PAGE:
Location: Crop Production and ProtectionTitle: Invasive annual grasses: re-envisioning approaches in a changing climate
Submitted to: Journal of Soil and Water Conservation
Publication Type: Peer Reviewed Journal
Publication Acceptance Date: 9/12/2022
Publication Date: N/A
Interpretive Summary: Invasive annual grasses are contributing to the disruption of normal functioning ecosystems by creating plant monocultures that displace natives and contribute to wildfires and other significant disturbances. ARS has been a leader in research addressing invasive annual grasses, which has led to increased understanding of how they establish and why they are such a problem in rangeland systems. Management strategies used by land owners and implemented by state and federal land agencies have been based largely on the vast amount of research conducted by ARS scientists. With climate change, there is an urgent need to document ARS research on invasive annual grasses and take a look at new approaches that could help to advance current practices. Benefits from this research will continue to multiply at local, regional, and national scales.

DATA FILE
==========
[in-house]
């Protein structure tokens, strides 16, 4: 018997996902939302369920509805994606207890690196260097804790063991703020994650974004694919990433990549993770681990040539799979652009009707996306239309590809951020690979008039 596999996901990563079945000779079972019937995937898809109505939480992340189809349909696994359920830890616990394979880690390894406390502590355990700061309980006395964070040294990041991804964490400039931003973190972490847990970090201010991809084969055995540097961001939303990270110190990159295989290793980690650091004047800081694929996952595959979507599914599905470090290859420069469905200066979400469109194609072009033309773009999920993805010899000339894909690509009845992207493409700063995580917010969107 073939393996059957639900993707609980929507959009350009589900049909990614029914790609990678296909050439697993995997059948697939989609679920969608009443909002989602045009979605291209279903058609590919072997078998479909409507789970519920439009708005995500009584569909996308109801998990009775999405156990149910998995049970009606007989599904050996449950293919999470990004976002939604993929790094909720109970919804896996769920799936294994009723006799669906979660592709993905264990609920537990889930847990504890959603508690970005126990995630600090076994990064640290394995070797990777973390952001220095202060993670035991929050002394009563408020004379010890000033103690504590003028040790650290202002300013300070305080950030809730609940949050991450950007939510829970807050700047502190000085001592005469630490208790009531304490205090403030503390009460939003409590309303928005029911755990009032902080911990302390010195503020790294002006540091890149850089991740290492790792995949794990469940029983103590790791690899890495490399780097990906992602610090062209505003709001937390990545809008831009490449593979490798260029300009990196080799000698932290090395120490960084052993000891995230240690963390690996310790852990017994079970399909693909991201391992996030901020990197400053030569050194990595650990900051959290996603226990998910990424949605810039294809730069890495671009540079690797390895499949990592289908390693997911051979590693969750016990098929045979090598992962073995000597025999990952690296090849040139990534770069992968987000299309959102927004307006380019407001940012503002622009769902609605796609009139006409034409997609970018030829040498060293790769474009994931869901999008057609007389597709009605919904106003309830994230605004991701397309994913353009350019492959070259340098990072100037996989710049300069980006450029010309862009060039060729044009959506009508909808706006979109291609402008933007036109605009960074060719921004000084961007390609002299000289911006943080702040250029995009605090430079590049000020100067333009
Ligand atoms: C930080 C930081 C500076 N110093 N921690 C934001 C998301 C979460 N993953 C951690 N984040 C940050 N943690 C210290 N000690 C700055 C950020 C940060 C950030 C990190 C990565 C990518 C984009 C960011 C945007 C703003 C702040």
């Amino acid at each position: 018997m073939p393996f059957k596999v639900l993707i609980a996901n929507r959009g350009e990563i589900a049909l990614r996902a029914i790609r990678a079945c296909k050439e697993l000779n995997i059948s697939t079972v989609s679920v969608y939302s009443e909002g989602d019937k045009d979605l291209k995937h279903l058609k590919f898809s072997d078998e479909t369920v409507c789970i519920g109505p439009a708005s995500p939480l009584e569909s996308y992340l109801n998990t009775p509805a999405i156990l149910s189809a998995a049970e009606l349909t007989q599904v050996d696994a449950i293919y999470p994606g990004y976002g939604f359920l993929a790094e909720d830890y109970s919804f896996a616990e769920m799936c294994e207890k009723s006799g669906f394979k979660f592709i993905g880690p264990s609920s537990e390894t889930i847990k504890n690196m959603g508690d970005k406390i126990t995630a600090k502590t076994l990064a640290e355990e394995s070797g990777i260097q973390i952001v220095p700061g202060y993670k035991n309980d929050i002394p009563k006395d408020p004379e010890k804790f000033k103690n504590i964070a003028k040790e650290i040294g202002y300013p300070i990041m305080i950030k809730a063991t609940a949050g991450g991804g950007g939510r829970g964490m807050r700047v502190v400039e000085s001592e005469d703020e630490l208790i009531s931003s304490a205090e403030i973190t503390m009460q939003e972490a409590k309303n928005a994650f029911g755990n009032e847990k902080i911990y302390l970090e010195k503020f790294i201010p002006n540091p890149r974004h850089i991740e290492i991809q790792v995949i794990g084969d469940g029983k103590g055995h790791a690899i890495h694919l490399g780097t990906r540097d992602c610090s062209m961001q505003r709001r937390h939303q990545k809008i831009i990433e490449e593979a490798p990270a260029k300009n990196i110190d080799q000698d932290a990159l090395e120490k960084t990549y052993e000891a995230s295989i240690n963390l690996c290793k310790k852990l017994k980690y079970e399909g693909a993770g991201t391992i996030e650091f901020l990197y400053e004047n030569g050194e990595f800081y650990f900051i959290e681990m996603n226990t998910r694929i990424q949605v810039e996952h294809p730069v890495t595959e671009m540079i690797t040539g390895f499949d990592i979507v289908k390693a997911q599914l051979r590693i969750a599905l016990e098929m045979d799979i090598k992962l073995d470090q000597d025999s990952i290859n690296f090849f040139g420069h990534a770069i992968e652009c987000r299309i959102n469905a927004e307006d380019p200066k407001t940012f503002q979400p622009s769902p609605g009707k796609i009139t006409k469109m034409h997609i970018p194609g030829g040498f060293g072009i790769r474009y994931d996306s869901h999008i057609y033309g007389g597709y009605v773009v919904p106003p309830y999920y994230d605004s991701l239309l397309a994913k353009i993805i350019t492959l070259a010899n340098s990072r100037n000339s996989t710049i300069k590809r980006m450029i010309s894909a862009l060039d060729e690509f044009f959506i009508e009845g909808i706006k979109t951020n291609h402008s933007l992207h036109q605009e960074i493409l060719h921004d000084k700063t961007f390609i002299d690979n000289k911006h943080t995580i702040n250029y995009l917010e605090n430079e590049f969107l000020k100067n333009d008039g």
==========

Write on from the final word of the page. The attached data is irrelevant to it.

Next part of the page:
Technical Abstract: For nearly a century, invasive annual grasses have increasingly impacted terrestrial ecosystems across the western United States. Weather variability associated with climate change and increased atmospheric CO2 are making even more difficult the challenges of managing invasive annual grasses. Research has focused on understanding the mechanisms underlying annual grass invasion, as well as assessing patterns and responses from a wide range of disturbances and management approaches. Weather extremes and the increasing occurrences of wildfire are contributing to the complexity of the problem. In broad terms, invasive annual grass management, including restoration, must be proactive to consider human values and ecosystem resiliency. Eco-informatics may help synthesize the vast amount of information for use in models that provide trajectories for the establishment of perennial systems. Organization and collaboration are needed across the research community and with land managers to strategically develop and implement practices that limit invasive annual grasses. In the future, research will need to address invasive annual grasses in an adaptive integrated weed management framework that utilizes models and accounts for climate change that is resulting in altered/new approaches to management and restoration.